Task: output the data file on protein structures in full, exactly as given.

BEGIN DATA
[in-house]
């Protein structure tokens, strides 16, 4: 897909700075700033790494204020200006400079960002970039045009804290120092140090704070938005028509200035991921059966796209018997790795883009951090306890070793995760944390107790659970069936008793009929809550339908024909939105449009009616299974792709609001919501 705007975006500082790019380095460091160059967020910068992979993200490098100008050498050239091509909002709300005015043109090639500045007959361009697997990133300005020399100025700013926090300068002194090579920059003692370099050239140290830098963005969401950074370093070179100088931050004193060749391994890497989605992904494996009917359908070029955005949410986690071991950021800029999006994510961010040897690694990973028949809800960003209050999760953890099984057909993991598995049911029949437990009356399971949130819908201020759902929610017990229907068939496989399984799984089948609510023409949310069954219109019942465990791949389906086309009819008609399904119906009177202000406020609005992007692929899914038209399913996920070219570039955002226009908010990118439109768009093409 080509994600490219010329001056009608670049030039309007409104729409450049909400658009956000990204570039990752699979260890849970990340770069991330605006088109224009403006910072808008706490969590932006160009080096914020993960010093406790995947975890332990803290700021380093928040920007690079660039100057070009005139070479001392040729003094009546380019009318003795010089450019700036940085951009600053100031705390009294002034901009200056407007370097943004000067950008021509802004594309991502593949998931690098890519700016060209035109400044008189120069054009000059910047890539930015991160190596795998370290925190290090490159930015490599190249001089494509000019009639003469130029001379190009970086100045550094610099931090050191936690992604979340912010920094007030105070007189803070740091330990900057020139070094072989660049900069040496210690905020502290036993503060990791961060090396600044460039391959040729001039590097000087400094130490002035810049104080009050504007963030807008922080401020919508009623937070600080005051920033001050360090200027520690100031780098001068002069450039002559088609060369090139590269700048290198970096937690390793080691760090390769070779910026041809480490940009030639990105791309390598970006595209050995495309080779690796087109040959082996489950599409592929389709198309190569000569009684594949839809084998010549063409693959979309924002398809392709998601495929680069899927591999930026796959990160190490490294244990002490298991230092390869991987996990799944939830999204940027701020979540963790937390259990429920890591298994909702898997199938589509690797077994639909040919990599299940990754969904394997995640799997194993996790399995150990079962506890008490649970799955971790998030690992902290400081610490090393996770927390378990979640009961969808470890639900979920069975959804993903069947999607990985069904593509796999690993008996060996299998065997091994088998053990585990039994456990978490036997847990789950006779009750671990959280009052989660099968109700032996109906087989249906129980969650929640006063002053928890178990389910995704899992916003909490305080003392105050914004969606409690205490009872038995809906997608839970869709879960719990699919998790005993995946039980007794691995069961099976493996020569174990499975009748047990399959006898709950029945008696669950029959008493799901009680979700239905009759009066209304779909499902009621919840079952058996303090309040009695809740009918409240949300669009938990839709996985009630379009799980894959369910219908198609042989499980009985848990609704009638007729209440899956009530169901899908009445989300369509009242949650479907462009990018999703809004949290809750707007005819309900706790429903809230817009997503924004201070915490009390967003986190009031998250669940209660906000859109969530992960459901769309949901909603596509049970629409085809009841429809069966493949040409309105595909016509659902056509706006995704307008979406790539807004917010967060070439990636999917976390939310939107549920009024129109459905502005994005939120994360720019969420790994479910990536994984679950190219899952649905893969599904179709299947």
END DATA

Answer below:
[in-house]
């Protein structure tokens, strides 16, 4: 897909700075700033790494204020200006400079960002970039045009804290120092140090704070938005028509200035991921059966796209018997790795883009951090306890070793995760944390107790659970069936008793009929809550339908024909939105449009009616299974792709609001919501 705007975006500082790019380095460091160059967020910068992979993200490098100008050498050239091509909002709300005015043109090639500045007959361009697997990133300005020399100025700013926090300068002194090579920059003692370099050239140290830098963005969401950074370093070179100088931050004193060749391994890497989605992904494996009917359908070029955005949410986690071991950021800029999006994510961010040897690694990973028949809800960003209050999760953890099984057909993991598995049911029949437990009356399971949130819908201020759902929610017990229907068939496989399984799984089948609510023409949310069954219109019942465990791949389906086309009819008609399904119906009177202000406020609005992007692929899914038209399913996920070219570039955002226009908010990118439109768009093409 080509994600490219010329001056009608670049030039309007409104729409450049909400658009956000990204570039990752699979260890849970990340770069991330605006088109224009403006910072808008706490969590932006160009080096914020993960010093406790995947975890332990803290700021380093928040920007690079660039100057070009005139070479001392040729003094009546380019009318003795010089450019700036940085951009600053100031705390009294002034901009200056407007370097943004000067950008021509802004594309991502593949998931690098890519700016060209035109400044008189120069054009000059910047890539930015991160190596795998370290925190290090490159930015490599190249001089494509000019009639003469130029001379190009970086100045550094610099931090050191936690992604979340912010920094007030105070007189803070740091330990900057020139070094072989660049900069040496210690905020502290036993503060990791961060090396600044460039391959040729001039590097000087400094130490002035810049104080009050504007963030807008922080401020919508009623937070600080005051920033001050360090200027520690100031780098001068002069450039002559088609060369090139590269700048290198970096937690390793080691760090390769070779910026041809480490940009030639990105791309390598970006595209050995495309080779690796087109040959082996489950599409592929389709198309190569000569009684594949839809084998010549063409693959979309924002398809392709998601495929680069899927591999930026796959990160190490490294244990002490298991230092390869991987996990799944939830999204940027701020979540963790937390259990429920890591298994909702898997199938589509690797077994639909040919990599299940990754969904394997995640799997194993996790399995150990079962506890008490649970799955971790998030690992902290400081610490090393996770927390378990979640009961969808470890639900979920069975959804993903069947999607990985069904593509796999690993008996060996299998065997091994088998053990585990039994456990978490036997847990789950006779009750671990959280009052989660099968109700032996109906087989249906129980969650929640006063002053928890178990389910995704899992916003909490305080003392105050914004969606409690205490009872038995809906997608839970869709879960719990699919998790005993995946039980007794691995069961099976493996020569174990499975009748047990399959006898709950029945008696669950029959008493799901009680979700239905009759009066209304779909499902009621919840079952058996303090309040009695809740009918409240949300669009938990839709996985009630379009799980894959369910219908198609042989499980009985848990609704009638007729209440899956009530169901899908009445989300369509009242949650479907462009990018999703809004949290809750707007005819309900706790429903809230817009997503924004201070915490009390967003986190009031998250669940209660906000859109969530992960459901769309949901909603596509049970629409085809009841429809069966493949040409309105595909016509659902056509706006995704307008979406790539807004917010967060070439990636999917976390939310939107549920009024129109459905502005994005939120994360720019969420790994479910990536994984679950190219899952649905893969599904179709299947």